ASP projects


Energy is what moves us forward. The quest for new convenient energy sources has accompanied the human species throughout its evolution, until the great breakthrough carried by the Second Industrial Revolution, with the introduction of steam machines. However, the consumption of unrenewable sources along with questionable energy policies, soon led to critical downsides: the catastrophic effects of pollution and global warming. Since asking for a step back in energy consumption is not a realistic request, renewable sources, like solar, wind, hydroelectric and geothermic, become our only choice to save our planet. In particular, photovoltaic cells can rely on a virtually infinite source of energy emitted by the Sun. Still, low efficiencies and the huge up-front to set up a solar power plant, are a huge drawback for this technology.
In 2018, COMAU developed Hypèrion, a robot capable of automatically installing photovoltaic modules in solar field, thanks to its robotic arm and advanced vision algorithms. Hypèrion can roam over the solar field carrying the solar modules on its back and is meant to be self-sufficient in every possible way. This would ideally remove the need for human intervention during the photovoltaic modules’ installation phase, a costly, slow and dangerous procedure to be taken on by humans.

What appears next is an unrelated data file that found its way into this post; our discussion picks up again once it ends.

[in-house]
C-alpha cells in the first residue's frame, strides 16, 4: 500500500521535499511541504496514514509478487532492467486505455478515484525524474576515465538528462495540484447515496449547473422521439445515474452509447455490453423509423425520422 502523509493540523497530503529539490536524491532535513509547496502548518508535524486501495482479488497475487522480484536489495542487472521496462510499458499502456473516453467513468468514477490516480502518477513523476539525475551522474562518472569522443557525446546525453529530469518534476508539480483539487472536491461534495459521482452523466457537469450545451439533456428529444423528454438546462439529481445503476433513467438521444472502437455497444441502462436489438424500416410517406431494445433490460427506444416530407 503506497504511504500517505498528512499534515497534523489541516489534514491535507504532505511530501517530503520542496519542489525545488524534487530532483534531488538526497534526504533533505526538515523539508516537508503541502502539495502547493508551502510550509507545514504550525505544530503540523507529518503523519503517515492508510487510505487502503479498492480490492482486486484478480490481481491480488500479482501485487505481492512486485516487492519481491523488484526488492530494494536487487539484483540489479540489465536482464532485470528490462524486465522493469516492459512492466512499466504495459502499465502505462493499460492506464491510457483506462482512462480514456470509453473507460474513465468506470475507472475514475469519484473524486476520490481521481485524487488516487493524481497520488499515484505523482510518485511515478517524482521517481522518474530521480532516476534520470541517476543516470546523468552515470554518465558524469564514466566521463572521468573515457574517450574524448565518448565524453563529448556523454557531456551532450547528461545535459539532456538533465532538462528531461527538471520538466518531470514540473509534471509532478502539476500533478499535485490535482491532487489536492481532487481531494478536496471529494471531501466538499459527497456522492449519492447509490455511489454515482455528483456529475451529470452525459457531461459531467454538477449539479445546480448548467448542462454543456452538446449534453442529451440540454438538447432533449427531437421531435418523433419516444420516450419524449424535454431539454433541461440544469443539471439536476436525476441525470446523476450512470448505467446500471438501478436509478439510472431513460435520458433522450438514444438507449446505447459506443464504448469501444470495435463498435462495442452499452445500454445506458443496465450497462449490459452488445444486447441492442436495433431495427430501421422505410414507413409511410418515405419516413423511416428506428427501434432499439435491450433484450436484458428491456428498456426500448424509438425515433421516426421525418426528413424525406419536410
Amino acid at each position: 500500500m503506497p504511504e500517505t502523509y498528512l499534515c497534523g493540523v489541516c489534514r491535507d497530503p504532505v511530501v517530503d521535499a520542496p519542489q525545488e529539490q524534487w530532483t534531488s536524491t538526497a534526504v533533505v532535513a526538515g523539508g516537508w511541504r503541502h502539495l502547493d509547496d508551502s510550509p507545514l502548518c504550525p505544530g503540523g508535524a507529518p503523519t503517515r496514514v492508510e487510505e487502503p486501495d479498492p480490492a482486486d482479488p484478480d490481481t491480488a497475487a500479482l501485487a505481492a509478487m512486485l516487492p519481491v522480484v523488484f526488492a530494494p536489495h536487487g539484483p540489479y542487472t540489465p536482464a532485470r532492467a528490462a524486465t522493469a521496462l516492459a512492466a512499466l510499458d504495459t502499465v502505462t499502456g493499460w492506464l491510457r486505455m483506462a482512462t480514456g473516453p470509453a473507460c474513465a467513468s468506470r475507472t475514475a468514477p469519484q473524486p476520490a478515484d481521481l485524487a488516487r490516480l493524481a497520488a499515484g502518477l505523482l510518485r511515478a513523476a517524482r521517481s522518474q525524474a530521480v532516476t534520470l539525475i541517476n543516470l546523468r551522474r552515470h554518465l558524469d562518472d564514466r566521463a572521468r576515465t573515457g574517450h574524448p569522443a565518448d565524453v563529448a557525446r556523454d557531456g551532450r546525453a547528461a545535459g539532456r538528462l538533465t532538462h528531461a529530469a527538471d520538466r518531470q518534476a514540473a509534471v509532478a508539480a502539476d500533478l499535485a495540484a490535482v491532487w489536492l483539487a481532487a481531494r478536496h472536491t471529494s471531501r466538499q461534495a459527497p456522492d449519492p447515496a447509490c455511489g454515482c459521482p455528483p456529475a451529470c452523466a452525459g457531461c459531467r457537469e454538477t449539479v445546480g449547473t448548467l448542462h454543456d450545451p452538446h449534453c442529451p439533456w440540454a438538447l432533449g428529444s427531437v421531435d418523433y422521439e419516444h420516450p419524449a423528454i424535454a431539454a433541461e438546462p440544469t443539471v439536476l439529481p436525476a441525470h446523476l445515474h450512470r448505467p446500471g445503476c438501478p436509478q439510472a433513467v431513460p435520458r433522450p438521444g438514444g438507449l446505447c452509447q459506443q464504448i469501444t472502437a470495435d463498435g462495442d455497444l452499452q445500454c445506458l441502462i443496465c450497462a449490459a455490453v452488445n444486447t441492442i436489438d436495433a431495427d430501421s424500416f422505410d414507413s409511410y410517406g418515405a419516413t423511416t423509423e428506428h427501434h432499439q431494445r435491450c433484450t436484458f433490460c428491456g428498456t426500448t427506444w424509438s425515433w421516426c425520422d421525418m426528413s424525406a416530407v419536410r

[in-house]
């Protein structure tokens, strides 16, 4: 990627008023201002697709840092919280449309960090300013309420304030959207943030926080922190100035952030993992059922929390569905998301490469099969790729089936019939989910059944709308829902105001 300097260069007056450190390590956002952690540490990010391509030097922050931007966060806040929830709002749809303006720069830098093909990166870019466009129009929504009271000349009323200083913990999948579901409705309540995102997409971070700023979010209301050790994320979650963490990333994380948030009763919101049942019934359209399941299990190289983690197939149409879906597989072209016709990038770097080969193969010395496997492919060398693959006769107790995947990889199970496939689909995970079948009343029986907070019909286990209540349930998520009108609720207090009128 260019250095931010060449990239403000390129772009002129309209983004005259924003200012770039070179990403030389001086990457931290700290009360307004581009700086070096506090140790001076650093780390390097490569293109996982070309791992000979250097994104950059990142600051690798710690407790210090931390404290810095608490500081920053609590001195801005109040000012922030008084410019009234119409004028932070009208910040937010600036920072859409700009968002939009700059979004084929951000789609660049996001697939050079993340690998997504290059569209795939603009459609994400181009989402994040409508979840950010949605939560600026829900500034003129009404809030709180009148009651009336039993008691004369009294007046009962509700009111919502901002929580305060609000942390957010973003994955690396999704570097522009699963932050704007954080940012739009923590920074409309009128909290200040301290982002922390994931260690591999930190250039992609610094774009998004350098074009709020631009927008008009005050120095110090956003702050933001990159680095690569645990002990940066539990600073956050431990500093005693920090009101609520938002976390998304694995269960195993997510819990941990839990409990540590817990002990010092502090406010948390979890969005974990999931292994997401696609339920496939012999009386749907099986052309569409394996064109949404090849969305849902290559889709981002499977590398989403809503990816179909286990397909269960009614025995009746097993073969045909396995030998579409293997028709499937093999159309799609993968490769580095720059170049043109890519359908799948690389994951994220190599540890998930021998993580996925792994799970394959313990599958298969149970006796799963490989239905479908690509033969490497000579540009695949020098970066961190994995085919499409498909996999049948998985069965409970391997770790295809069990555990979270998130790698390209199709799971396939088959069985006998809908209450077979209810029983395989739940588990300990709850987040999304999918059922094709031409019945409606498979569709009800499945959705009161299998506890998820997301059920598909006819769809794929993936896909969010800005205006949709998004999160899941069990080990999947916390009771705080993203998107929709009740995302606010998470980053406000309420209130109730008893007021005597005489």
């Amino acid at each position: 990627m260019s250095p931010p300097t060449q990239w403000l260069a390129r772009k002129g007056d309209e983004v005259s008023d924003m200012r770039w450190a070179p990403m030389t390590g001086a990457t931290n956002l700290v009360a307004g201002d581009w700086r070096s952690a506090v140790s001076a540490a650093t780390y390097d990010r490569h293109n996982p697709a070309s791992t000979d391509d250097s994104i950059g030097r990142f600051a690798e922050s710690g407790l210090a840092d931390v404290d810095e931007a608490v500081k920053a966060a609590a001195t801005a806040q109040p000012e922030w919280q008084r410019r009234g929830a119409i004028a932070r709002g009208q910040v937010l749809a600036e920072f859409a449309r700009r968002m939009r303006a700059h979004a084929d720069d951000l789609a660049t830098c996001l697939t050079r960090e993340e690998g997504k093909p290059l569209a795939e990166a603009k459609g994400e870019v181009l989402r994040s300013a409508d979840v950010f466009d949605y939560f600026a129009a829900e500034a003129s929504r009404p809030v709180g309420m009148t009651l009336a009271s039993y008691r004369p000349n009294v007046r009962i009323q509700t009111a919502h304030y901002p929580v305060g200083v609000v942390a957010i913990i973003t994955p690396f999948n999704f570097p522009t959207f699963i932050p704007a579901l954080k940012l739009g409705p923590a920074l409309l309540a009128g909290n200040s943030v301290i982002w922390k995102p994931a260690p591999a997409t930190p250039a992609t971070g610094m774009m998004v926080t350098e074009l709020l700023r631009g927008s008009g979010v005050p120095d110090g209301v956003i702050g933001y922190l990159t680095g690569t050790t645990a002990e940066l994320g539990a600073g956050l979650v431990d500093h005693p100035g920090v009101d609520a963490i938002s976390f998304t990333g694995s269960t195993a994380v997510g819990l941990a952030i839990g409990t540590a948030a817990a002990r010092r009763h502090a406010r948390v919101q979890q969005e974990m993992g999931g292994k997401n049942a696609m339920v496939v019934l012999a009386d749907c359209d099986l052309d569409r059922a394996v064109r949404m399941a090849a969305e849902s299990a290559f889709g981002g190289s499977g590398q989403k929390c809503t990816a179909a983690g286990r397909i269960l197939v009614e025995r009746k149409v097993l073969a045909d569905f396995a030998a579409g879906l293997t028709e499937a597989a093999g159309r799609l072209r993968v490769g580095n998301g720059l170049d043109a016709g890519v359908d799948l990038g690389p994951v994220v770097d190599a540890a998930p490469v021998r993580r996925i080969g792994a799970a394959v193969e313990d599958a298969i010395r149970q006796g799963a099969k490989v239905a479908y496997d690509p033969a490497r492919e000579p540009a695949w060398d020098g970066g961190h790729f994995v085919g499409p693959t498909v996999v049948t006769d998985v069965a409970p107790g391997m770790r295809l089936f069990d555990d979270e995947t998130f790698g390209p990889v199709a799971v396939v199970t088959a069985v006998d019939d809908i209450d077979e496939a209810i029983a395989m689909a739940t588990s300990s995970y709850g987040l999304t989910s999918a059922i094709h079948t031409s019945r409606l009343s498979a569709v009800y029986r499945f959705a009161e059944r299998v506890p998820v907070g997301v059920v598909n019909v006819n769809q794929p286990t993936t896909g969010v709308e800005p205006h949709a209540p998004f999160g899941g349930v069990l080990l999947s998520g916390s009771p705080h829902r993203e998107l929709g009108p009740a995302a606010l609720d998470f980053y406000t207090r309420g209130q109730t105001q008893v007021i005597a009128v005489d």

However, the robot is not self-sufficient yet, since the traditional supporting structure for the solar modules is not tailored on the capabilities of Hypérion. The traditional fastening mechanism, used to secure the panels on the crossbeams still requires man labour, along with consumables (rivets, bolts, screws, …). This severely impact the advantages that the automatization could lead to. Our goal is to develop a clamping technology for solar photovoltaic modules that would lead to no human supervision, fast installation speed and low manufacturing and logistic costs, with a success rate close to 100%. After multiple brainstorming sessions and several trackers design, realized in SOLIDWORKS and tested with a FEM analysis in ANSYS, the team was able to obtain a clean, clever design for one of the main components of the tracker, the crossbeams that support the solar modules. At the same time, we realized a user manual about foundations, to guide the sizing of the ground poles that support the whole structure, as requested by COMAU.

Prof. Stefano Mauro, Prof. of Applied Mechanics and Mechatronics at PoliTo

Prof. Edoardo Sabbioni, Associate Professor of Mechanics at PoliMi

COMAU S.p.A, Via Rivalta, 30, 10095 Grugliasco TO

Francesco Beccarisi, Process Technologies Engineer

Giovanni Bottini, Mechanical Engineering at PoliTo
Gianmarco Curti, Energy and Nuclear Engineering at PoliTo
Gianfranco Di Domenico, Space Engineering at PoliMi
Giacomo Uffreduzzi, Space Engineering at PoliTo
Guglielmo Paternesi, Civil Engineering at PoliMi
Felice Piccolo, Space Engineering at PoliMi
Enrico Cunietti, Automation and Control Engineering at PoliMi